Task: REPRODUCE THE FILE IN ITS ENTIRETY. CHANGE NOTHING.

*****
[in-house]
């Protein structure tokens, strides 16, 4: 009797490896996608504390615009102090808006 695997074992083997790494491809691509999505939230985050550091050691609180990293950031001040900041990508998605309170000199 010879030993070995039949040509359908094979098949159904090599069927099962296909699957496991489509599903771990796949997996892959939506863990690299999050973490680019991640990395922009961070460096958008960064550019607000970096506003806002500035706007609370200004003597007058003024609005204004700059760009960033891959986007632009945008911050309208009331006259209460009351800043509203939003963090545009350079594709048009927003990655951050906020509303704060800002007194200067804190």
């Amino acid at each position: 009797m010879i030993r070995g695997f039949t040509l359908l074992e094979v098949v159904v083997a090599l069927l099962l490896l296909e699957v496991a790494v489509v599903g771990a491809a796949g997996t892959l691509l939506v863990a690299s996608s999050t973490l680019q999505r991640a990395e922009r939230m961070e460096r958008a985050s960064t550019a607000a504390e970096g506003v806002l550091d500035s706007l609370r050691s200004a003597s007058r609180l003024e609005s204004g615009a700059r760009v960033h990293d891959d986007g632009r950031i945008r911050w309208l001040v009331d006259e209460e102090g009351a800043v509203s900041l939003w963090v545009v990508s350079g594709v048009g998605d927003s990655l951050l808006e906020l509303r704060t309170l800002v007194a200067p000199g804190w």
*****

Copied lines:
[in-house]
């Protein structure tokens, strides 16, 4: 009797490896996608504390615009102090808006 695997074992083997790494491809691509999505939230985050550091050691609180990293950031001040900041990508998605309170000199 010879030993070995039949040509359908094979098949159904090599069927099962296909699957496991489509599903771990796949997996892959939506863990690299999050973490680019991640990395922009961070460096958008960064550019607000970096506003806002500035706007609370200004003597007058003024609005204004700059760009960033891959986007632009945008911050309208009331006259209460009351800043509203939003963090545009350079594709048009927003990655951050906020509303704060800002007194200067804190």
């Amino acid at each position: 009797m010879i030993r070995g695997f039949t040509l359908l074992e094979v098949v159904v083997a090599l069927l099962l490896l296909e699957v496991a790494v489509v599903g771990a491809a796949g997996t892959l691509l939506v863990a690299s996608s999050t973490l680019q999505r991640a990395e922009r939230m961070e460096r958008a985050s960064t550019a607000a504390e970096g506003v806002l550091d500035s706007l609370r050691s200004a003597s007058r609180l003024e609005s204004g615009a700059r760009v960033h990293d891959d986007g632009r950031i945008r911050w309208l001040v009331d006259e209460e102090g009351a800043v509203s900041l939003w963090v545009v990508s350079g594709v048009g998605d927003s990655l951050l808006e906020l509303r704060t309170l800002v007194a200067p000199g804190w």